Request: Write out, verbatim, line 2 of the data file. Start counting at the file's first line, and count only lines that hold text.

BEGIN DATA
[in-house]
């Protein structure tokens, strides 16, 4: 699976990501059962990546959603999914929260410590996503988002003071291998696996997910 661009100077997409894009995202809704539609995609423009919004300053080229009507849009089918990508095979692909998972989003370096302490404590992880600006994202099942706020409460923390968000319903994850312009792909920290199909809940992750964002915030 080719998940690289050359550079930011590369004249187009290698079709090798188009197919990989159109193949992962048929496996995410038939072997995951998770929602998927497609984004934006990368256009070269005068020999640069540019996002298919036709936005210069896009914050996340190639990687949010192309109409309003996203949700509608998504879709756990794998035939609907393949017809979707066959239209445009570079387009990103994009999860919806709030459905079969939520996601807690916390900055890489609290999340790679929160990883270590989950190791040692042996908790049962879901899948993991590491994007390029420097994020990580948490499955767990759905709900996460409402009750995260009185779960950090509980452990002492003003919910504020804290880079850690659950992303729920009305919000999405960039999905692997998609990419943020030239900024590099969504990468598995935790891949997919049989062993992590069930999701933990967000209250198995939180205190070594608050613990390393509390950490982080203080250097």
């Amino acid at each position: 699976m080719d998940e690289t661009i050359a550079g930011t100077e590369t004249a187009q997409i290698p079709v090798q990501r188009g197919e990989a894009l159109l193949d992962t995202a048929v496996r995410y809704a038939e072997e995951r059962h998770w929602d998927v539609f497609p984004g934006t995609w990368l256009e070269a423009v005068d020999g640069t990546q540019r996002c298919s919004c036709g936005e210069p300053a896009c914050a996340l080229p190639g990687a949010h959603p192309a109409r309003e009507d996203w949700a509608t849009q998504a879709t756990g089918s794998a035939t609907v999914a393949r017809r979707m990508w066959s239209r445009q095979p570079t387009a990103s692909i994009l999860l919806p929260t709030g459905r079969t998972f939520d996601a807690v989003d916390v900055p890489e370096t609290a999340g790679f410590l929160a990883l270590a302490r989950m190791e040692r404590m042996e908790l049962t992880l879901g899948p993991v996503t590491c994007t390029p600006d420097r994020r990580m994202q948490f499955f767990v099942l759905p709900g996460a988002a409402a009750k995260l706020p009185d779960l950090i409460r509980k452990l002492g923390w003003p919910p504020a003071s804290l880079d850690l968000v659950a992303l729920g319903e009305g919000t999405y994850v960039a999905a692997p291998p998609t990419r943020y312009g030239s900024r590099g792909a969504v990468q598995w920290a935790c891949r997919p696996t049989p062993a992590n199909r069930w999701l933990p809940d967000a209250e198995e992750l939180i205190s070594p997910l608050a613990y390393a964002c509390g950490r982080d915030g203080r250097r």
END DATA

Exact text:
């Protein structure tokens, strides 16, 4: 699976990501059962990546959603999914929260410590996503988002003071291998696996997910 661009100077997409894009995202809704539609995609423009919004300053080229009507849009089918990508095979692909998972989003370096302490404590992880600006994202099942706020409460923390968000319903994850312009792909920290199909809940992750964002915030 080719998940690289050359550079930011590369004249187009290698079709090798188009197919990989159109193949992962048929496996995410038939072997995951998770929602998927497609984004934006990368256009070269005068020999640069540019996002298919036709936005210069896009914050996340190639990687949010192309109409309003996203949700509608998504879709756990794998035939609907393949017809979707066959239209445009570079387009990103994009999860919806709030459905079969939520996601807690916390900055890489609290999340790679929160990883270590989950190791040692042996908790049962879901899948993991590491994007390029420097994020990580948490499955767990759905709900996460409402009750995260009185779960950090509980452990002492003003919910504020804290880079850690659950992303729920009305919000999405960039999905692997998609990419943020030239900024590099969504990468598995935790891949997919049989062993992590069930999701933990967000209250198995939180205190070594608050613990390393509390950490982080203080250097």